Cubierta de la Rectoría

Mahón Menorca 2017

Ignacio Romera & Jesús Cardona

Technical Architect
Juan Soria

Parroquia de Santa María

Hijos de Pedro Pons Olives

Juan Carlos Quindós


The Rectory is a heritage-listed building built in 1792, on a site occupied by 5 small houses on the street with the former name Sant Cristòfol (today Isabel II). This building represents the similar type of construction as of the new aligned buildings raised at the same time period and located on the same street next to the Governor’s palace. The construction of the Rectory was inspired by the last works of the military engineer and architect Francisco Fernández Angulo, who died in 1790, particularly the Principal de Guardia, designed by him five years earlier. It is for this reason that the ledges and arched doorways of both buildings are identical. The building is characterized by its harmonious architecture and solid construction, with two neoclassical facades of exposed limestone and the third one with a balcony and views over the port. The noble austerity of its decoration and the size of its spacious areas are remarkable.

Previous State of the Roof

The three-slope roof of the southern part of the building was in an advanced state of deterioration. The original construction was made with dry laying arabic roof tiles on a beam filling of 1 cm thick pine planks. The estructure was made using beams of various sections of rectangular and round shape, rested on the limestone load-bearing walls and 3 trusses, which covered the largest spans. The space below the roof is accessible, but the trusses and load-bearing walls do not permit the use of the rooms. Due to the poor condition of almost all the wooden elements, damaged by wáter and with important deformation, it was decided to replace the part of the roof that needed to be restored.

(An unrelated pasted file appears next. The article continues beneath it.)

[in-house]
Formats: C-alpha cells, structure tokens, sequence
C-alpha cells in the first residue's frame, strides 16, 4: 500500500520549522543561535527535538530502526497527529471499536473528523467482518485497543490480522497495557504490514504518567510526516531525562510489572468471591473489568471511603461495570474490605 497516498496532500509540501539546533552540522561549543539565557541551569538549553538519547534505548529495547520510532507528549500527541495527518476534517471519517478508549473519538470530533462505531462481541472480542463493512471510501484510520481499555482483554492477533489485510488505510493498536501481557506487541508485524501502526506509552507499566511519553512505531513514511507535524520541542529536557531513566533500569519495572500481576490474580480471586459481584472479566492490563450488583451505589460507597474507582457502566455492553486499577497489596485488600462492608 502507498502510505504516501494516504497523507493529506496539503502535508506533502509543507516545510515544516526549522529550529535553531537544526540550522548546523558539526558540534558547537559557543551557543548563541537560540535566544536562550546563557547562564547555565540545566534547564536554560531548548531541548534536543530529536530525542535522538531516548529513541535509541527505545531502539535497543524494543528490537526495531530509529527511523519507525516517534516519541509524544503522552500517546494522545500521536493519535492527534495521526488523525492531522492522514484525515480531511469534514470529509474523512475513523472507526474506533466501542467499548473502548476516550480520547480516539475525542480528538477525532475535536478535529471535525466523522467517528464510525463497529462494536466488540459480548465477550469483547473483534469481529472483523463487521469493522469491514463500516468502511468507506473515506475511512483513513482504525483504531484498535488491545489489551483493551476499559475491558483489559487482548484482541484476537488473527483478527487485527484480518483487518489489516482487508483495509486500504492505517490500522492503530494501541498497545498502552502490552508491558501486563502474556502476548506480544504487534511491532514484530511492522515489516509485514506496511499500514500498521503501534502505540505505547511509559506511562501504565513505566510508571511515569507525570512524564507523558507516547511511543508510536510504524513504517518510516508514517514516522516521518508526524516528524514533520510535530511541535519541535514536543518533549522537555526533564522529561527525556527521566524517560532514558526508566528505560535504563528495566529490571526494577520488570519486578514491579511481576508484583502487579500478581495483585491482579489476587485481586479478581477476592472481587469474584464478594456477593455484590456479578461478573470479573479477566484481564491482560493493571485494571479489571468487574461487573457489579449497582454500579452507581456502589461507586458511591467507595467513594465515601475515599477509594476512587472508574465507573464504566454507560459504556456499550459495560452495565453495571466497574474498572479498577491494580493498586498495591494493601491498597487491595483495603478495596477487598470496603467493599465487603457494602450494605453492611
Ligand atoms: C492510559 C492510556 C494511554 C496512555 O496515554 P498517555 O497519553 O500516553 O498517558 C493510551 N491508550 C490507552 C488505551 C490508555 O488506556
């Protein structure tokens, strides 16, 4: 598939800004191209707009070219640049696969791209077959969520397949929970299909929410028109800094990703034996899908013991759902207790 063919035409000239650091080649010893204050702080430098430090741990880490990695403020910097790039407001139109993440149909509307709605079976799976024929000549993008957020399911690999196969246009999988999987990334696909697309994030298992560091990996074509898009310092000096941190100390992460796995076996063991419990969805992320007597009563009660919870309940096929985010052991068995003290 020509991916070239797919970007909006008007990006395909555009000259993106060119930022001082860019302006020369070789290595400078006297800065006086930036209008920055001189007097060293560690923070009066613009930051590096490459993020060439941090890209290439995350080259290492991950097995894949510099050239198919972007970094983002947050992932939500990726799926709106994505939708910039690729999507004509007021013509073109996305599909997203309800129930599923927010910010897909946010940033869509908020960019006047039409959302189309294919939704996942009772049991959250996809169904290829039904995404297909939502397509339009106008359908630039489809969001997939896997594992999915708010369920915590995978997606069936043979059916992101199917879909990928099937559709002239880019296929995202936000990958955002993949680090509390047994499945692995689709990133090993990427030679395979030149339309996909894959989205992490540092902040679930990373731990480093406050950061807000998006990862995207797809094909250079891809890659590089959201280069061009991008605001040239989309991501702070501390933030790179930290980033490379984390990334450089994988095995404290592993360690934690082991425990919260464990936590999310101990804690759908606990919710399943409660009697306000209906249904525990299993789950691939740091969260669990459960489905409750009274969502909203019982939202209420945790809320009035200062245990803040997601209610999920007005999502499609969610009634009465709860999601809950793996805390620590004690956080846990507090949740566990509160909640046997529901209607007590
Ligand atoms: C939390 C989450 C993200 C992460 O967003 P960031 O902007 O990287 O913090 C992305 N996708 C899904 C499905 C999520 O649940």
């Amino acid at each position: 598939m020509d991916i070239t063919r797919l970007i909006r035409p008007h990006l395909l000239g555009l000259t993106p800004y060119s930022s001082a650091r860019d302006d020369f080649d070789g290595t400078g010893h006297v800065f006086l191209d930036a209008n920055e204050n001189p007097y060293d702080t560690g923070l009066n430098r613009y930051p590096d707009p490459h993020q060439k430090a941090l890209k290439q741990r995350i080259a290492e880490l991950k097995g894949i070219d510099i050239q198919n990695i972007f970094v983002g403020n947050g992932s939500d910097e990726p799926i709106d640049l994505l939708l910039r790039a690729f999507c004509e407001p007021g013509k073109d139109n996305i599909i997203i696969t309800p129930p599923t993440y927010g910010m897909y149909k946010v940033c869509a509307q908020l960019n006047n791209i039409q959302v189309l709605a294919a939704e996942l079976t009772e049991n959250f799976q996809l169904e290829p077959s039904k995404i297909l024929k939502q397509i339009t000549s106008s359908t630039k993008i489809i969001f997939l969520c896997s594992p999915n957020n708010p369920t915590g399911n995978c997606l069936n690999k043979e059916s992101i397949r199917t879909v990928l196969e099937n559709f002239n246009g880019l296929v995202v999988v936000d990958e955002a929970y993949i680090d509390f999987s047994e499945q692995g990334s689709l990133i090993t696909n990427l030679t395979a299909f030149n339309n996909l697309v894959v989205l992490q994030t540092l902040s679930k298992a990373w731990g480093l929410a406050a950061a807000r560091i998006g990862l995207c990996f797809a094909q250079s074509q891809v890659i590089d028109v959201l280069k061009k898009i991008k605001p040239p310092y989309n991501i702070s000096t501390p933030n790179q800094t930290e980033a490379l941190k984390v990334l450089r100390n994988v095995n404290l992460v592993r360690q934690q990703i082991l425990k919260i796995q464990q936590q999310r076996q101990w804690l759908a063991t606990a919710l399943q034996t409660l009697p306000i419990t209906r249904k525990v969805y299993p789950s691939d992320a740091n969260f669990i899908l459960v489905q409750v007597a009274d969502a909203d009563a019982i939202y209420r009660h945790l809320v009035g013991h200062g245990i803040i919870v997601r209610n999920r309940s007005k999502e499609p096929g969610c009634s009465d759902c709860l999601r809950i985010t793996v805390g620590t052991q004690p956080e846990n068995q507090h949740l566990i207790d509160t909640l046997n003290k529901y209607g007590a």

New Roof Project

It was important to maintain the original geometry of the roof as required by the historical heritage catalogue. In this regard, it was proposed to replicate the original volume and materials, but applying different structural and construction approaches.

In order to take advantage of space under the roof, the existent trusses are removed and replaced with wooden main beams making posible the circulation prevented previously by the trusses. The layout of the main beams has been designed in order to minimize spans and perform the rest of the structure with 10×10 purlins, many of them recovered from the larger sections of the original structure. On top of purlings are screwed the following elements: non-brushed pine boards, thermal insulation, waterproof barrier and arabic roof tiles. This solution minimizes the weight of the structure and allows the load-bearing walls to work perfectly without reinforcements or belts.

The space is illuminated from above with three skylights located on wall intersections, they collect light from different directions and introduce it into all areas in a subtle way, bathing the walls, that act as diffusing screens.

Holes have been opened in the limestone walls in order to connect different spaces. The walls have been kept in their original state, only a few minor repairs has been made using a grouting with hydraulic lime mortar.

The pavement used is a continuous flooring of lime and marble plastering. The used materials are traditional, with a contemporary language, without using Portland cement in any case.